abstract = "Background: Sepsis and severe focal infections represent a substantial disease burden in children admitted to hospital. We aimed to understand the burden of disease and outcomes in children with life-threatening bacterial infections in Europe.Methods: The European Union Childhood Life-threatening Infectious Disease Study (EUCLIDS) was a prospective, multicentre, cohort study done in six countries in Europe. Patients aged 1 month to 18 years with sepsis (or suspected sepsis) or severe focal infections, admitted to 98 participating hospitals in the UK, Austria, Germany, Lithuania, Spain, and the Netherlands were prospectively recruited between July 1, 2012, and Dec 31, 2015. To assess disease burden and outcomes, we collected demographic and clinical data using a secured web-based platform and obtained microbiological data using locally available clinical diagnostic procedures.Findings: 2844 patients were recruited and included in the analysis. 1512 (53·2{\%}) of 2841 patients were male and median age was 39·1 months (IQR 12·4-93·9). 1229 (43·2{\%}) patients had sepsis and 1615 (56·8{\%}) had severe focal infections. Patients diagnosed with sepsis had a median age of 27·6 months (IQR 9·0-80·2), whereas those diagnosed with severe focal infections had a median age of 46·5 months (15·8-100·4; p<0·0001). Of 2844 patients in the entire cohort, the main clinical syndromes were pneumonia (511 [18·0{\%}] patients), CNS infection (469 [16·5{\%}]), and skin and soft tissue infection (247 [8·7{\%}]). The causal microorganism was identified in 1359 (47·8{\%}) children, with the most prevalent ones being Neisseria meningitidis (in 259 [9·1{\%}] patients), followed by Staphylococcus aureus (in 222 [7·8{\%}]), Streptococcus pneumoniae (in 219 [7·7{\%}]), and group A streptococcus (in 162 [5·7{\%}]). 1070 (37·6{\%}) patients required admission to a paediatric intensive care unit. Of 2469 patients with outcome data, 57 (2·2{\%}) deaths occurred: seven were in patients with severe focal infections and 50 in those with sepsis.Interpretation: Mortality in children admitted to hospital for sepsis or severe focal infections is low in Europe. The disease burden is mainly in children younger than 5 years and is largely due to vaccine-preventable meningococcal and pneumococcal infections. Despite the availability and application of clinical procedures for microbiological diagnosis, the causative organism remained unidentified in approximately 50{\%} of patients.",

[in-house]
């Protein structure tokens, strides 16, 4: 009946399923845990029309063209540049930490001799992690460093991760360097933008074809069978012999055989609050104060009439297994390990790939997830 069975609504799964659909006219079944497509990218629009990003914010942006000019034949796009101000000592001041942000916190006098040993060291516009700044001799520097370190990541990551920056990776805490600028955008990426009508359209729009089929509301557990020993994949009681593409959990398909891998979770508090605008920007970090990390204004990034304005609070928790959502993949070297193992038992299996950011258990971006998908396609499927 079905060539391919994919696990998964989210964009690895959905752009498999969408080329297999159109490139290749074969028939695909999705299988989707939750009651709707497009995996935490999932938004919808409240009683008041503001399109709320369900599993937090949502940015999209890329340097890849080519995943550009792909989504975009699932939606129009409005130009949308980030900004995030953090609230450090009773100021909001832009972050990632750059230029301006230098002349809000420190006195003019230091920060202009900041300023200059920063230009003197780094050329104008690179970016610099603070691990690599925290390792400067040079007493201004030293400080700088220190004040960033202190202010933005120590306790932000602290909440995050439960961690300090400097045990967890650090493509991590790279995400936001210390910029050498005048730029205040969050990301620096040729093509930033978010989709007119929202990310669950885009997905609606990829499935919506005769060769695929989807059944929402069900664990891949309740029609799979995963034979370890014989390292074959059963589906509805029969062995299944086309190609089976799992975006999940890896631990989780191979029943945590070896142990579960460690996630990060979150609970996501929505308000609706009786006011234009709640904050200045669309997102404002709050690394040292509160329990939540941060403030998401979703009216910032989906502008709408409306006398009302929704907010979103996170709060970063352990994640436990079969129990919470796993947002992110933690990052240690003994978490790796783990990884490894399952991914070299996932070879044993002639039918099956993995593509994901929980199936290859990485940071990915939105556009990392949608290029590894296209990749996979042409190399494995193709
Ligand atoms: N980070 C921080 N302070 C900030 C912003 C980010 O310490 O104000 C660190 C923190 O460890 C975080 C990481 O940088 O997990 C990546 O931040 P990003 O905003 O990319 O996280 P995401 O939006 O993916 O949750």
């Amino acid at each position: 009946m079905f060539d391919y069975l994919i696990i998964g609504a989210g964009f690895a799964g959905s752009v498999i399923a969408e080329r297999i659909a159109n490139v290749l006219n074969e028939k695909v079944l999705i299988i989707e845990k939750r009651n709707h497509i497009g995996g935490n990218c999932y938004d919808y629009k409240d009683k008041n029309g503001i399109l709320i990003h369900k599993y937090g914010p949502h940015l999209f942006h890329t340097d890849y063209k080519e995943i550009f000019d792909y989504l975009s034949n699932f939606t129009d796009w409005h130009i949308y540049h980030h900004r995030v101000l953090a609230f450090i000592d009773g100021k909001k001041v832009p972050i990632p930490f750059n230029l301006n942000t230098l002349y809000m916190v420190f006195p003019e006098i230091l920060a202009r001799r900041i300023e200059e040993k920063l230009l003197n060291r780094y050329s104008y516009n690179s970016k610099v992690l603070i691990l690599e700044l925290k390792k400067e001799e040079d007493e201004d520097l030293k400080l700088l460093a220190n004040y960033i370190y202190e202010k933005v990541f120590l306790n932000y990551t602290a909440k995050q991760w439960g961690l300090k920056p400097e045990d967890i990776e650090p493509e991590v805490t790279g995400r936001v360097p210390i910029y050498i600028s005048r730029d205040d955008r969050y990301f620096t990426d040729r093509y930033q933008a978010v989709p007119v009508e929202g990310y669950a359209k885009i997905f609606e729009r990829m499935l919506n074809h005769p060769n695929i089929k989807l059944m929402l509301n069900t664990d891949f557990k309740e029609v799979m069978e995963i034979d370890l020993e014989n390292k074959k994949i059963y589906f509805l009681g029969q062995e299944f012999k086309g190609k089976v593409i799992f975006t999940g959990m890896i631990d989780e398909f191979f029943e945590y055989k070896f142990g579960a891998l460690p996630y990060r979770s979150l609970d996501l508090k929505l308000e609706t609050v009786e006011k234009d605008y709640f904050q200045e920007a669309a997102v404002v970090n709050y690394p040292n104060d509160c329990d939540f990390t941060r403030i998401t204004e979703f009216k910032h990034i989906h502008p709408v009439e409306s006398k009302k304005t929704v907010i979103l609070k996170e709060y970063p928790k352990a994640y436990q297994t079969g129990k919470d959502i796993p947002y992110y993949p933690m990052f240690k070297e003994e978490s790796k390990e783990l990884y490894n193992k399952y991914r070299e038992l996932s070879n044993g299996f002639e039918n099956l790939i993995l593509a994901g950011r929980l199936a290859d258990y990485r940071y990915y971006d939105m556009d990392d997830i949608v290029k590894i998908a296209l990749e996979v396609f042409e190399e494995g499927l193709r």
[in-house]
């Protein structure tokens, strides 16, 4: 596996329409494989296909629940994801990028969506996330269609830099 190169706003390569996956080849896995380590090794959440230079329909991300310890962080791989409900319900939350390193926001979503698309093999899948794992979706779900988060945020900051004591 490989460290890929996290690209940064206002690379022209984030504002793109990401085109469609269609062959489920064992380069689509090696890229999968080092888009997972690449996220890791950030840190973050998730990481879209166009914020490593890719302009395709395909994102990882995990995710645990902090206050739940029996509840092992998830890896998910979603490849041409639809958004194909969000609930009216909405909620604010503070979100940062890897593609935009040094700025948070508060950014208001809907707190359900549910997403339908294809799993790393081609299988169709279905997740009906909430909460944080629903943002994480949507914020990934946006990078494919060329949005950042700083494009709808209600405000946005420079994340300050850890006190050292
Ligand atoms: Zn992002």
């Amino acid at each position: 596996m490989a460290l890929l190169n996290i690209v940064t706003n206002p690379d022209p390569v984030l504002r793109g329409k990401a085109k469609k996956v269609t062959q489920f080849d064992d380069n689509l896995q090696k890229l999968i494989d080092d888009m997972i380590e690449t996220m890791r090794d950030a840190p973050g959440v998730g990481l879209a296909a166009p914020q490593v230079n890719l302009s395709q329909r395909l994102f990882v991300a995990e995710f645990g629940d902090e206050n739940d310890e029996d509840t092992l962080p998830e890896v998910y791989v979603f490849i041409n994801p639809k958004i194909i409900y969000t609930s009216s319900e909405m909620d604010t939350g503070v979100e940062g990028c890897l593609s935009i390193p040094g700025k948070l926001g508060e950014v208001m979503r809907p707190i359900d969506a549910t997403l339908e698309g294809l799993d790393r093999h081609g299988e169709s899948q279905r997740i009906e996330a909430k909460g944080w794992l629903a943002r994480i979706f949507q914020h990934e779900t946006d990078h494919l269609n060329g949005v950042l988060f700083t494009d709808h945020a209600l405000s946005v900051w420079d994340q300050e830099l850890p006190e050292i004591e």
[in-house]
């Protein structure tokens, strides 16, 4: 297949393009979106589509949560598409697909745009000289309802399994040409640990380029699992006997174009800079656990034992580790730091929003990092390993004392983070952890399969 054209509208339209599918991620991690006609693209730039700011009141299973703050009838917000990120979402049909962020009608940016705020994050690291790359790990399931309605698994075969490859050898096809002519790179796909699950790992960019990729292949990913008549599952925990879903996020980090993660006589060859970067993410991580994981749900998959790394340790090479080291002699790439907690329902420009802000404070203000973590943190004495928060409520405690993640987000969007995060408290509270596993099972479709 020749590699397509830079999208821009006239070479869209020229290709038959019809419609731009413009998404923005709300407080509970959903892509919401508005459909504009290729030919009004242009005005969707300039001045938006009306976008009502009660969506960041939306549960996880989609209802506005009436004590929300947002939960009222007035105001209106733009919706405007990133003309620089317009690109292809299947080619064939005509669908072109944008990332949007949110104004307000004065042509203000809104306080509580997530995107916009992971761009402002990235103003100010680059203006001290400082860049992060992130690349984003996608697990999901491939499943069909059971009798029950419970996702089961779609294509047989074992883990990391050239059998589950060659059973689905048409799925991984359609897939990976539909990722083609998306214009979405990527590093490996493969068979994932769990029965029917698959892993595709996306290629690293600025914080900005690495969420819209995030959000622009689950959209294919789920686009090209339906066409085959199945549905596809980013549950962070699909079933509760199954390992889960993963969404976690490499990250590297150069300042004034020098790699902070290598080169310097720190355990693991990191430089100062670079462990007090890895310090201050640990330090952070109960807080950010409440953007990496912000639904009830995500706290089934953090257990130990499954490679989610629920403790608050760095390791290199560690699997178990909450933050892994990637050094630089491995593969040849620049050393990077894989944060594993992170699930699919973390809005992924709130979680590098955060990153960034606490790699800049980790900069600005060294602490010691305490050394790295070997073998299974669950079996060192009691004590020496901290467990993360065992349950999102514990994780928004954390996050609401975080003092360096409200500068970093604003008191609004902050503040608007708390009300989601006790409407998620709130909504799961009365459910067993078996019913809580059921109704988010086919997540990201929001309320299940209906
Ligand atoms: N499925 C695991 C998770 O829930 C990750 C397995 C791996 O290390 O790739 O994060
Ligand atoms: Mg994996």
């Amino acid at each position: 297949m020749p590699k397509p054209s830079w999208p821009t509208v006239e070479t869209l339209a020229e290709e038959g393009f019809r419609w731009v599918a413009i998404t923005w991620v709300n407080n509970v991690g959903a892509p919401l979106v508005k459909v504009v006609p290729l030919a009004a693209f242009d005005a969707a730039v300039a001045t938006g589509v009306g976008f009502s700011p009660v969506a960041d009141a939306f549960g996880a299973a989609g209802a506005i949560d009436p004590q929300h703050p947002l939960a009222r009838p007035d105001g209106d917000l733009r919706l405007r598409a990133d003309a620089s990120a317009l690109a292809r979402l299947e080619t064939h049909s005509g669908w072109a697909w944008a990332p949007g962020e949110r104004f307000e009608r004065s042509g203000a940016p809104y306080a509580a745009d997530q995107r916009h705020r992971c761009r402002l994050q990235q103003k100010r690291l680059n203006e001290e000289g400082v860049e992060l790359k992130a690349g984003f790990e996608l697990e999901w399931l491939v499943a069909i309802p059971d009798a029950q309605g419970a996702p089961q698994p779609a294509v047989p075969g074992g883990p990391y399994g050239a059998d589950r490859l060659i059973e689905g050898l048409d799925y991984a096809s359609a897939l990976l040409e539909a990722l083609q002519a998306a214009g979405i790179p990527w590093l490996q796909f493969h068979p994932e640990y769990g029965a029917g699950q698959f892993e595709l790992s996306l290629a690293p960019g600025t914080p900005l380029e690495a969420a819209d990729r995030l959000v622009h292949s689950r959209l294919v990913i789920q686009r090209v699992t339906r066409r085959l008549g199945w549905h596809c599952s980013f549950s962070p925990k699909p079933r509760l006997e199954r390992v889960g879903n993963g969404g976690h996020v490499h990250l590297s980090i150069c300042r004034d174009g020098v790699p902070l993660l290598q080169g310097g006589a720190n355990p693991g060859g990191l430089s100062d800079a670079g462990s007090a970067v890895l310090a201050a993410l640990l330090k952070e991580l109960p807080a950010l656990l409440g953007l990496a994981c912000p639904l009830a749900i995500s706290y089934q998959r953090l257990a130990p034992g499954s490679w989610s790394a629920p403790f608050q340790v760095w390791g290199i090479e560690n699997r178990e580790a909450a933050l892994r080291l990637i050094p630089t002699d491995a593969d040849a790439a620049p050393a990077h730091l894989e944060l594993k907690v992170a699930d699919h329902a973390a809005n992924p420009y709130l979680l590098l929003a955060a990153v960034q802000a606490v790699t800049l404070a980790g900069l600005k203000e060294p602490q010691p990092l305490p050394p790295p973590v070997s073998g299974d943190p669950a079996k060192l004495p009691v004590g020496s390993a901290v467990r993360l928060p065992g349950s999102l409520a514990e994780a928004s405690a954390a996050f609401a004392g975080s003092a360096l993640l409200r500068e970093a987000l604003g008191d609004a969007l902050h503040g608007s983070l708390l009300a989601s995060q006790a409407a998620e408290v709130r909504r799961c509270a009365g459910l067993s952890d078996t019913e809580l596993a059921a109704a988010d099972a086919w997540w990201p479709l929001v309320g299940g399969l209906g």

author = "F. Martin{\'o}n-Torres and A. Salas and I. Rivero-Calle and M. Cebey-L{\'o}pez and J. Pardo-Seco and J.A. Herberg and N.P. Boeddha and D.S. Klobassa and F. Secka and S. Paulus and {de Groot}, R. and L.J. Schlapbach and G.J. Driessen and S.T. Anderson and M. Emonts and W. Zenz and E.D. Carrol and {Van der Flier}, M. and M. Levin and {de Vries}, E.",